“We essentially demolished its entire insides and redesigned it into an open concept that maximized every inch of the home,” he said. “We were able to fit three full bedrooms and two full bathrooms—and the master bath is really large—as well as an incredible open living space and nice-sized kitchen.”

Stephan SardoneTo make this house happen, Sardone partnered with Larry Paschall of HPD Architecture in Oak Lawn. Together, they totally overhauled the 1,320-square-foot interior. They moved all interior walls, changed the layout of the space, and created a vaulted ceiling with wood beams by pushing out a gable on the roof.

Sardone’s abode served both as a home for him and his wife, and as a contractor showcase to show potential clients just how to create a smart, efficient design. It was a no-brainer to choose it as today’s Thursday Three Hundred. It was listed Friday by Michael Cassell at Gilchrist & Company Real Estate for $379,900.

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A photo of Larry Pachall's own home, which was recently renovated. Photo: Larry Paschall

Larry Pachall’s own home, which was recently renovated to make the kitchen larger, among other things. Photo: Larry Paschall

In our ongoing series, Interview with an Architect, we speak with leading voices in the North Texas architecture community and learn about their work, development issues in our community, and good design practices and principals (you can read the first one here).

Larry Paschall

Larry Paschall

Larry Paschall, AIA, is Vice President and founding member at HPD Architecture, an architecture and interior design firm located in Dallas focusing on residential architecture. Since their inception in December 2007, HPD has focused on new construction, renovations, and additions for private residences primarily in the Dallas-Fort Worth area.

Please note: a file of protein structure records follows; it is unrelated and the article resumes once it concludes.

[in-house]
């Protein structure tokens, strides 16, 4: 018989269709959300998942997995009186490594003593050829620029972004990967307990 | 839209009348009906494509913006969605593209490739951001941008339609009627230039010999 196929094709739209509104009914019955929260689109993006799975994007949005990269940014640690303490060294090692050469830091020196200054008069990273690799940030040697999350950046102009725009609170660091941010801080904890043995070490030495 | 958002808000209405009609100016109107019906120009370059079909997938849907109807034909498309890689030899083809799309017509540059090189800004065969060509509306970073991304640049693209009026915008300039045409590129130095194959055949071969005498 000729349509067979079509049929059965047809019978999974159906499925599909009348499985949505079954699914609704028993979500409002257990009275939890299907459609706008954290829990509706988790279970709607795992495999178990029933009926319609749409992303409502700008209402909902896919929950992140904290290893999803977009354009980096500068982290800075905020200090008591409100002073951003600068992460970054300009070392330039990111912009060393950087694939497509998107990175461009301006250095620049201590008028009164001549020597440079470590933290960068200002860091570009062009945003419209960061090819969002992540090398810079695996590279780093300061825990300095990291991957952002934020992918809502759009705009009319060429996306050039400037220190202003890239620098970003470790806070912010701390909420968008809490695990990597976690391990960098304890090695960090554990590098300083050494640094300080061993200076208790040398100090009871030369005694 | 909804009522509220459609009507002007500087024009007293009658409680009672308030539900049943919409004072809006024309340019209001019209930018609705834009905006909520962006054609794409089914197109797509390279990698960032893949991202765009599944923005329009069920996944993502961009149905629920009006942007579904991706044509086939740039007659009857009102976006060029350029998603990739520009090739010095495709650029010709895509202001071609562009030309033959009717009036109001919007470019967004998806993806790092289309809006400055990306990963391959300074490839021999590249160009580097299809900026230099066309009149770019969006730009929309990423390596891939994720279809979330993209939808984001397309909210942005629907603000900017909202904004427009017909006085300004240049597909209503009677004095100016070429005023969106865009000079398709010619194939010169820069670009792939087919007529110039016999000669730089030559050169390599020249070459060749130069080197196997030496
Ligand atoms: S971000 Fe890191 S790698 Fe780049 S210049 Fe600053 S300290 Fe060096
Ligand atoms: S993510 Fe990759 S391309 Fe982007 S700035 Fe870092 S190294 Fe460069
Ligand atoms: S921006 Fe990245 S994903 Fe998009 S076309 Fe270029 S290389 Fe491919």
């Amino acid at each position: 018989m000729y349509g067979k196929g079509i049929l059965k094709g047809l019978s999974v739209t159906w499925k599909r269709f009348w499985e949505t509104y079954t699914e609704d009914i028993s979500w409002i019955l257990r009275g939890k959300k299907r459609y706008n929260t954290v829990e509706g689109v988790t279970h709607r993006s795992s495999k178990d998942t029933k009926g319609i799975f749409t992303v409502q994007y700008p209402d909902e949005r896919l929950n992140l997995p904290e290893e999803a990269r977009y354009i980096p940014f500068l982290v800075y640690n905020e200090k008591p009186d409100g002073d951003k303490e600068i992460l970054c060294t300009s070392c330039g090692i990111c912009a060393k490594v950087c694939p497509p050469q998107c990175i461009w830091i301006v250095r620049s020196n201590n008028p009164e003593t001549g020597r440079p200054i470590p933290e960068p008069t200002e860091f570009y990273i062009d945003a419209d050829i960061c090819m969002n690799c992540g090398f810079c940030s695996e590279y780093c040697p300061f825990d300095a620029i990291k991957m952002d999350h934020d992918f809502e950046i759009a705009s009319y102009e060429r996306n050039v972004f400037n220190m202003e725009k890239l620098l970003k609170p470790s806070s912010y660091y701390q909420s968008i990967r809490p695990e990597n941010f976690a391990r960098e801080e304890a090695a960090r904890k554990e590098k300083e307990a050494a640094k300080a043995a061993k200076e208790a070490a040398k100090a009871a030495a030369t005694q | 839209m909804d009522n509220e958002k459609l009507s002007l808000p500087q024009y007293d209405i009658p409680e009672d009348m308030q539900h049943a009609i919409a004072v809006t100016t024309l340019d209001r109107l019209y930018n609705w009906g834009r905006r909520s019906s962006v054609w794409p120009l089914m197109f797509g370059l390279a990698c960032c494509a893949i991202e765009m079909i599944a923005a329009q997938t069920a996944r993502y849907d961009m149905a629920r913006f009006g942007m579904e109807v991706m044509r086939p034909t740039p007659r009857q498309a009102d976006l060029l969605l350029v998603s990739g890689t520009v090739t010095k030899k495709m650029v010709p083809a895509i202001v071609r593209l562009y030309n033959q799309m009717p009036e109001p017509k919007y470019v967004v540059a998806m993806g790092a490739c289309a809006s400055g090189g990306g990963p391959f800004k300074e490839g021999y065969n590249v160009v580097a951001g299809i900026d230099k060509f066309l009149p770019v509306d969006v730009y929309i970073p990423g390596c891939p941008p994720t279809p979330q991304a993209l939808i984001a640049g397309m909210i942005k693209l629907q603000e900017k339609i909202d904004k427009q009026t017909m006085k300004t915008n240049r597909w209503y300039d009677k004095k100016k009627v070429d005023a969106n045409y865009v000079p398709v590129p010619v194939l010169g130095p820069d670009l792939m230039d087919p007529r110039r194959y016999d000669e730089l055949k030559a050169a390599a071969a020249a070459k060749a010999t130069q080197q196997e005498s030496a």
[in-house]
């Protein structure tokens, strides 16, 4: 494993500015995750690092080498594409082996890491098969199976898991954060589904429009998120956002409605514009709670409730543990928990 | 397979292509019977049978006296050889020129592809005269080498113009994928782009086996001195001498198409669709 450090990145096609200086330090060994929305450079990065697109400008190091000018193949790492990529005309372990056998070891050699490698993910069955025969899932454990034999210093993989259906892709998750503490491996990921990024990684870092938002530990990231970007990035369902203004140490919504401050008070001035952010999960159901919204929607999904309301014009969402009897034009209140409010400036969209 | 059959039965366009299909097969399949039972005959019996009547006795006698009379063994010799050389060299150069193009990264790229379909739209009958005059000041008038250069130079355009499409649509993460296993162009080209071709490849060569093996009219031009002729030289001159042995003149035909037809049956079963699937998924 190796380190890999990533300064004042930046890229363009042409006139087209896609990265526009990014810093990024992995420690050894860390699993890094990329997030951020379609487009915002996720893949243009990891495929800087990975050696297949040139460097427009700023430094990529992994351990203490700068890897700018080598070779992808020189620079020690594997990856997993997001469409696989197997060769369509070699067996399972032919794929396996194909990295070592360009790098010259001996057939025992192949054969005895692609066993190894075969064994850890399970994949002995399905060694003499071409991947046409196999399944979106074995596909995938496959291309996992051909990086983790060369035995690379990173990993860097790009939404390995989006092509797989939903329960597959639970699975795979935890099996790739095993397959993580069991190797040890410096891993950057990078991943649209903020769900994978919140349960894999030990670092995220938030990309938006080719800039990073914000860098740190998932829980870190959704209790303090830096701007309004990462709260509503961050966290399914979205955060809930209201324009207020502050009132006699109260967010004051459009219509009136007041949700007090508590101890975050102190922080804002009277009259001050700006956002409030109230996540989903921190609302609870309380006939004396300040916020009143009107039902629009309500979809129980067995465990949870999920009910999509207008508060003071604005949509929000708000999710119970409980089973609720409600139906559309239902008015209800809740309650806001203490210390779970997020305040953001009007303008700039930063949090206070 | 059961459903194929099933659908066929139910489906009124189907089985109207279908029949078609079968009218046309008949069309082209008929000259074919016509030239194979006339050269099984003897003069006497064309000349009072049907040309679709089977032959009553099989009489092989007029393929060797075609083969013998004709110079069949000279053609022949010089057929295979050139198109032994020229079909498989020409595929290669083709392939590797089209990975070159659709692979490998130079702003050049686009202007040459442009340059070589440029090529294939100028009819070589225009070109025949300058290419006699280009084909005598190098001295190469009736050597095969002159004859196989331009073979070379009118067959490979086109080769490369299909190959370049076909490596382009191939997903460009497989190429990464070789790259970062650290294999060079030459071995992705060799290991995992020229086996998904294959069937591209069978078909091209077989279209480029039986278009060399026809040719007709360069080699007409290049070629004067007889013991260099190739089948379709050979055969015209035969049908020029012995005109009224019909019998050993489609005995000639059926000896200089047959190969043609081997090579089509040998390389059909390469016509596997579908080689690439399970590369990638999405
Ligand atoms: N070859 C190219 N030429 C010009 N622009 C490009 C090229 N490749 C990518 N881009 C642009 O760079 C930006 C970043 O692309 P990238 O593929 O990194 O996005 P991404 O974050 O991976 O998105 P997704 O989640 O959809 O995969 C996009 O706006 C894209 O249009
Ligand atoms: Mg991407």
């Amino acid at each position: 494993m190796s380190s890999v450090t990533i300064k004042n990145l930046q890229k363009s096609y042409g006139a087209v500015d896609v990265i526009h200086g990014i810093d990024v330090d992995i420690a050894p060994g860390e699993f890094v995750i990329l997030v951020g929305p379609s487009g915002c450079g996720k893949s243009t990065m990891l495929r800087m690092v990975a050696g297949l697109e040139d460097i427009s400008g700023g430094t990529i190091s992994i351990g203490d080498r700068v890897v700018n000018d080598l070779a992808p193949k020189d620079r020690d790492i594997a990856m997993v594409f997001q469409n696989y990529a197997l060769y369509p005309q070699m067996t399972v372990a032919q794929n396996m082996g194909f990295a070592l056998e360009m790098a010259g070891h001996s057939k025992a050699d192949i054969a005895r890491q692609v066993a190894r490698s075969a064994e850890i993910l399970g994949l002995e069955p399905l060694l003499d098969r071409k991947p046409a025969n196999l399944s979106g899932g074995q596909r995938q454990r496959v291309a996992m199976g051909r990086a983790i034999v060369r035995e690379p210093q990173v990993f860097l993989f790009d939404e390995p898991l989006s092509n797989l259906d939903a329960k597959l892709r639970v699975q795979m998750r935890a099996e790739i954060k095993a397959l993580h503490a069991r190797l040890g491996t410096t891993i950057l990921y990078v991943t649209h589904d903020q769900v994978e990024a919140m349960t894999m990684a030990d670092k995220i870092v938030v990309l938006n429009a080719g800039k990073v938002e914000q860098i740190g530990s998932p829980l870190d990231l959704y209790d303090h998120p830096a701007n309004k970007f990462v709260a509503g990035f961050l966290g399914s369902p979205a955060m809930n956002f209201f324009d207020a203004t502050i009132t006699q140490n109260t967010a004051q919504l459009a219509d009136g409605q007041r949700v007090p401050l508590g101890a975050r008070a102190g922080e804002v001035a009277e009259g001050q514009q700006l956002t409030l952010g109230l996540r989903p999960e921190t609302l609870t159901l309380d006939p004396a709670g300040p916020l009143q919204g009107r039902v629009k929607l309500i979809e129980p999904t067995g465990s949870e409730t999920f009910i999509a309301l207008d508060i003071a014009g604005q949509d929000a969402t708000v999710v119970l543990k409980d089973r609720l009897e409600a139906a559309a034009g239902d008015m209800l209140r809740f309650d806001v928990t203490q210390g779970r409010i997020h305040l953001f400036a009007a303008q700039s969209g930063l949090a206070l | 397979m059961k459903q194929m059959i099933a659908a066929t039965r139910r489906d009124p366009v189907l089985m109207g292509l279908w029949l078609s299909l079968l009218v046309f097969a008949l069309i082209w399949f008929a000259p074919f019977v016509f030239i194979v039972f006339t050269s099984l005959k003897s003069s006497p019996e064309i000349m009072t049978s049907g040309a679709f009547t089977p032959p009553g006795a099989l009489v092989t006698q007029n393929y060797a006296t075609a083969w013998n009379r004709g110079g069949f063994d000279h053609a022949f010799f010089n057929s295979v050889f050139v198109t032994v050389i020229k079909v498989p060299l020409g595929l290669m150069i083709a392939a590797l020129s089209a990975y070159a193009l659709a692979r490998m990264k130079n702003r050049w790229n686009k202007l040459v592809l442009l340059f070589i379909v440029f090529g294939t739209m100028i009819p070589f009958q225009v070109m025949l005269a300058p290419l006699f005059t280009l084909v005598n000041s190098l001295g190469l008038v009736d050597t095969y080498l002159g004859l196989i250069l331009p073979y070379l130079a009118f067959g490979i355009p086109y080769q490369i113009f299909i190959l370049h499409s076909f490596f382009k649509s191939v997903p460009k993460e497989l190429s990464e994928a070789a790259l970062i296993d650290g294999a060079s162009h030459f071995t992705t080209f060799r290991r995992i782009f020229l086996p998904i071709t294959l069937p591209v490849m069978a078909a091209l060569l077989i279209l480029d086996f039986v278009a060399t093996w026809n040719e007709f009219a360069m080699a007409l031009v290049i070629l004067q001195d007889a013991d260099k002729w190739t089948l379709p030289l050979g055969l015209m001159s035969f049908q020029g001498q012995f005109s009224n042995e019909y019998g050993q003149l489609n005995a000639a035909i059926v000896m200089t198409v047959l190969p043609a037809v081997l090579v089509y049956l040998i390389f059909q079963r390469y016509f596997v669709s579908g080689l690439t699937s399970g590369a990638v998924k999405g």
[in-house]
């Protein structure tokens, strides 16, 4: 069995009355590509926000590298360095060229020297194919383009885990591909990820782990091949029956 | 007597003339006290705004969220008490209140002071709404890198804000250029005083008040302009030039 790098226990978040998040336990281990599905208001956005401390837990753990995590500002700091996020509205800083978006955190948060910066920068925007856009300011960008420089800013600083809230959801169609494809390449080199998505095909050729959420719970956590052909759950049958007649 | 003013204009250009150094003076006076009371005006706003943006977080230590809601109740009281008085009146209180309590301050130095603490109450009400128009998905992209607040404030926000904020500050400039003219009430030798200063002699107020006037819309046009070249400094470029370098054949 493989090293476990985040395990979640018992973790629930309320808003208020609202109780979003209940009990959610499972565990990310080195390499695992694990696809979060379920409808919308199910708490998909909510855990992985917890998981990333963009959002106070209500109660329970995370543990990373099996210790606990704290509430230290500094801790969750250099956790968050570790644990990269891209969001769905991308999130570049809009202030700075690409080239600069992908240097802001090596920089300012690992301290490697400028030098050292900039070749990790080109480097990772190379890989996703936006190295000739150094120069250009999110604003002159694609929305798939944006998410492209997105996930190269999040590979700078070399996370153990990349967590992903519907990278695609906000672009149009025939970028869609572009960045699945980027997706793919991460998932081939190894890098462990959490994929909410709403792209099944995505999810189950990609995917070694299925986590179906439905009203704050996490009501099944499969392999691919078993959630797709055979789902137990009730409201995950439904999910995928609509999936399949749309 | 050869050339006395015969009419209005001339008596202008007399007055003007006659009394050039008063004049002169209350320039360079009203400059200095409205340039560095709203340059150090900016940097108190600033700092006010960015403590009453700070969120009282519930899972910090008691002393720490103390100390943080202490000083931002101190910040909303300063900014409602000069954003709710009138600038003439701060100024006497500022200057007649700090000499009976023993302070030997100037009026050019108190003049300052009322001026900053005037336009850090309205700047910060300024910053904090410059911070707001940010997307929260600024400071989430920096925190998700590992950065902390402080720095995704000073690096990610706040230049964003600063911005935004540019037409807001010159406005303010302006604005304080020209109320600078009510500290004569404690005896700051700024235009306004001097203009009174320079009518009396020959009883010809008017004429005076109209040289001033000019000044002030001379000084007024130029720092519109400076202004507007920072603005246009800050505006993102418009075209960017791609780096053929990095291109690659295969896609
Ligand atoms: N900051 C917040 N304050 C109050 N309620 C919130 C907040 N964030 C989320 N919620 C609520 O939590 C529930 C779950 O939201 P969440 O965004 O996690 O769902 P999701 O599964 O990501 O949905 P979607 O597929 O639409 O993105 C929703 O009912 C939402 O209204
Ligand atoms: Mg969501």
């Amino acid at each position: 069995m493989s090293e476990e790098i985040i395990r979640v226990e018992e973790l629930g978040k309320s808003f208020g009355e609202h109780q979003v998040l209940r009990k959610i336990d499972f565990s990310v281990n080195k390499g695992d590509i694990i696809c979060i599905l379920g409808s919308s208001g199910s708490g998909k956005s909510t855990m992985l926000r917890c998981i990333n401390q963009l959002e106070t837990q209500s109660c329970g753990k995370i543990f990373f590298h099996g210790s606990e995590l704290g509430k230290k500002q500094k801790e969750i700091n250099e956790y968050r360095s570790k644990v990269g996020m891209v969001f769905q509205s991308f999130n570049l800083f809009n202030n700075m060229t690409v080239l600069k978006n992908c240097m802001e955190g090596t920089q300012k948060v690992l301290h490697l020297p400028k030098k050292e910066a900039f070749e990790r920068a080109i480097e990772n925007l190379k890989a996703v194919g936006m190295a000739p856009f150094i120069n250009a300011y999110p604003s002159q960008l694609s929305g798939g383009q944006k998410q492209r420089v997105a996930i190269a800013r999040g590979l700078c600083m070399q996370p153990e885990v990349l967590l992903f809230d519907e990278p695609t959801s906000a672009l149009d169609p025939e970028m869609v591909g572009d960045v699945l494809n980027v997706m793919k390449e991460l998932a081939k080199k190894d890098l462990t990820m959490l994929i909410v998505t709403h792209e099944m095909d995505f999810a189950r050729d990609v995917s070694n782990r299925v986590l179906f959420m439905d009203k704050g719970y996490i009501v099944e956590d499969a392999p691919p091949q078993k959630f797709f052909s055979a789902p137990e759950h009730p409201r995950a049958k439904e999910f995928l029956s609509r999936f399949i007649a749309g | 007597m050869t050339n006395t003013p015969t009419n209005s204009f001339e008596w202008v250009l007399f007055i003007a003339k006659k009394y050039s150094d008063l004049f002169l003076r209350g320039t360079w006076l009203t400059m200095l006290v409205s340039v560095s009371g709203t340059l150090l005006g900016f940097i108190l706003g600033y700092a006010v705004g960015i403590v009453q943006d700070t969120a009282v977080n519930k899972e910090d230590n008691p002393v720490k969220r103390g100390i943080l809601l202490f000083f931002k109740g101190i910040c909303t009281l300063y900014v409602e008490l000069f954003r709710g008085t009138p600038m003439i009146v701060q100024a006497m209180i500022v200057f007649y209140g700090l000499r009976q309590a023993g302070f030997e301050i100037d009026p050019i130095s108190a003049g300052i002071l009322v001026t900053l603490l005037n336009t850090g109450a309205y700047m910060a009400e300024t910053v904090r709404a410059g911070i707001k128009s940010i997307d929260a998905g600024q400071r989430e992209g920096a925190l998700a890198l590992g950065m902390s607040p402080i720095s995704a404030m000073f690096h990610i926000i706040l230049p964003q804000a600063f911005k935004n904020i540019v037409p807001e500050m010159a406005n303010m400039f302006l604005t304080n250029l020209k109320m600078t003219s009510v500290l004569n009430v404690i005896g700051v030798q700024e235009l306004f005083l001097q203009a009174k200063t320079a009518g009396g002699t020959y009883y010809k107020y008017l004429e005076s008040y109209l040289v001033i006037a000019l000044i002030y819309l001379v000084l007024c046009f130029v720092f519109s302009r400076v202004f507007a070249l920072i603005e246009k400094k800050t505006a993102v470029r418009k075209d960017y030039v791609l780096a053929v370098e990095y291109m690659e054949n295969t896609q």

He’s also the unofficial ambassador for the Dallas architecture community as a co-founder of The Architecture Happy Hour, a monthly networking event that brings together hundreds of professionals from a wide array of businesses, including architecture, design, and real estate, as well as design enthusiasts and a host of other people.

The event followed the launch of The Architecture Happy Hour podcast. He and HPD colleague Laura Davis, AIA, started the podcast in November 2009, which has 48 entertaining, educational episodes on topics ranging from “Can I Be My Own General Contractor?” to the Margaret Hunt Hill Bridge and Dallas’ need for brand-name architecture.

Paschall earned his Bachelor of Environmental Design degree from Texas A&M University and lives in the White Rock Lake area of Dallas with his husband and two basset hounds. In his spare time, he serves as Chairman of the Board of Directors for the North Texas GLBT Chamber of Commerce, and as a board member for their charitable organization, the Leadership Education & Advocacy Program.

CandysDirt.com: You are the co-organizer of the highly acclaimed The Architecture Happy Hour, which just celebrated its fifth anniversary. What made you decide to start it?

Larry Paschall: We needed one because in 2010, we were a firm that nobody knew and we needed a way to help build a network of people that we could reach out to in the community.